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It's not procrastination if you're learning things
September 19, 2011 8:59 AM   Subscribe

Did you know that two guys once flew a Cessna for 64 days, without landing? They apparently refuelled from a moving pickup truck with a hose. Did you also know of the monks from Mt. Hiei, Japan who run 900 marathons in 6 years? To qualify, they do 30 km. a day for 100 consecutive days. I did not know these things when I woke up on Friday, but Now I Know.

Now I Know is an email newsletter by Dan Lewis, who clearly makes my information addiction look like a mild inclination. In it, he shares...stuff. Wildly interesting stuff.

I've been subscribed for a couple of week and to avoid the temptation of ripping him off and using his emails to attain everlasting MetaFilter glory, I'm letting you in on the secret. The archives are a bottomless pit of wonder. You've been warned.
posted by Cobalt (27 comments total) 33 users marked this as a favorite

 
They apparently refuelled from a moving pickup truck with a hose.

The impressive thing was the engine running over 1500 hours continuous without service. The total overhaul interval on a C172 is 1800 or 2000 hours, depending on which engine is in it. So, they over 3/4 of the overhaul time in one go. I'm not surprised they lost power.
posted by eriko at 9:04 AM on September 19, 2011


Carrots used to be purple.

Used to be? I grew a batch of purple carrots this very year. They were orange on the inside, though.
posted by DU at 9:04 AM on September 19, 2011


Ooh. This is fantastic, although I'm beginning to wonder if this is a cleverly-orchestrated attempt to feed a handful of blatantly incorrect facts into my brain, amid numerous interesting true facts.

What other good email lists are there?

As a web developer, I've recently become enamored with JavaScript Weekly, which does exactly what it says on the tin, and does a fantastic job of curating just enough content to hold my interest without overwhelming me.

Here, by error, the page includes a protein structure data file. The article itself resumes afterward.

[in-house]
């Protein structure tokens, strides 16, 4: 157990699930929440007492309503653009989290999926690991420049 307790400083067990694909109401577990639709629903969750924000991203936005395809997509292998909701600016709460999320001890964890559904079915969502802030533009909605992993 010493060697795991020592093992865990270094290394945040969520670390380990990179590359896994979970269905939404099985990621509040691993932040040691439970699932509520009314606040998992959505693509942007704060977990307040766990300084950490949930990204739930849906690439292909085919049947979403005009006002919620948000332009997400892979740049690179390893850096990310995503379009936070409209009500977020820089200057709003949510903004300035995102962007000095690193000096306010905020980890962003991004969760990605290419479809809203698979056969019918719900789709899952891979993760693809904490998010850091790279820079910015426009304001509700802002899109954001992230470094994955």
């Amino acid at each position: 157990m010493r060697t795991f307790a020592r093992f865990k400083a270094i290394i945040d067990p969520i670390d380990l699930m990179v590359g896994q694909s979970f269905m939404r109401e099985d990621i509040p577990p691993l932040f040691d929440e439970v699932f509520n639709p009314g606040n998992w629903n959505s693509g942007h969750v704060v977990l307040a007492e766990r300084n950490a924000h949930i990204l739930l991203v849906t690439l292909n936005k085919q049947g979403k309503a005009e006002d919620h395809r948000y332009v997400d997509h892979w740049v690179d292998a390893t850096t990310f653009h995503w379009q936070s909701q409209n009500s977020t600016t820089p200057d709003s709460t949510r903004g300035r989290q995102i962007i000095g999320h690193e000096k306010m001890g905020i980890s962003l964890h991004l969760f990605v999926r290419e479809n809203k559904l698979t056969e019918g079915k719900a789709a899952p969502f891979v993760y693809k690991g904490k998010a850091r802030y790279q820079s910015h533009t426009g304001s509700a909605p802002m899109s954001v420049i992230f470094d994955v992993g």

So...what else is out there that should be spamming my inbox?
posted by schmod at 9:04 AM on September 19, 2011 [2 favorites]


TIL there's a site called NIK
posted by stupidsexyFlanders at 9:05 AM on September 19, 2011 [2 favorites]


Carrots used to be purple.

Used to be? I grew a batch of purple carrots this very year. They were orange on the inside, though.
posted by DU


Our local market here in the UK sells white, purple and orange carrots. They're all pretty tasty so I dont know about the claim that orange carrots taste better.
posted by vacapinta at 9:07 AM on September 19, 2011


When I was young, I would read fact books instead of novels. I now have an abundance of fairly useless trivia, and no attention span...well, thanks for giving me these...I guess that pile of New Yorkers over there can wait a few more months.
posted by This_Will_Be_Good at 9:07 AM on September 19, 2011 [1 favorite]


Oh fuck yes. Ever since I went on Jeopardy the CFO/GC at work keeps pestering me for an "interesting fact" every day. Which isn't really what being on Jeopardy is all about, but whatever. (And yes, it's pretty annoying.) This'll keep me stocked forever.
posted by kmz at 9:09 AM on September 19, 2011


I used to read fact books as a kid too, which maybe explains why I'm burned out on them now. Or sensitive to the various ways they sneak BS in. This site seems to me to be exactly like the cracked.com lists, only shorter and not funny.
posted by DU at 9:09 AM on September 19, 2011


Probably just grabbing stuff off reddit's TIL subreddit.
posted by delmoi at 9:10 AM on September 19, 2011


Works well if you read them in Michael Caine's voice.
posted by hal9k at 9:34 AM on September 19, 2011 [1 favorite]


"Did you know that Indians can talk to animals?....That they invented the wire recorder?...That they can be in two places at the same time?...And YOU probably don't even know where you are!" - Firesign Theatre, How Can You Be In Two Places At Once When You're Not Anywhere at All
posted by tommasz at 9:44 AM on September 19, 2011 [6 favorites]


Those of you who prefer an RSS feed to an email newsletter can try this, which I just used mmmmail.com to set up.

If a "click to confirm" message appears, you can ignore it. I've already confirmed.
posted by Jonathan Harford at 10:00 AM on September 19, 2011 [2 favorites]


I just got contacted by Dan Lewis himself. Cool dude. He says, by the way, that TIL gets stuff from him! : )
posted by Cobalt at 10:07 AM on September 19, 2011


Close personal friend of Dan here, which is why I wouldn't have FPPed this myself.

If you really want RSS, there is a direct RSS link to the archives that doesn't involve email. Memail me for it.

Dan really doesn't like people using it, enough so that he took the RSS link off of the site, because he can't do statistical analysis as easily, but I think it's more important to get the info out there in whatever form people desire :)
posted by jozxyqk at 10:14 AM on September 19, 2011 [1 favorite]


Did you also know of the monks from Mt. Hiei, Japan who run 900 marathons in 6 years? To qualify, they do 30 km. a day for 100 consecutive days.

Yep.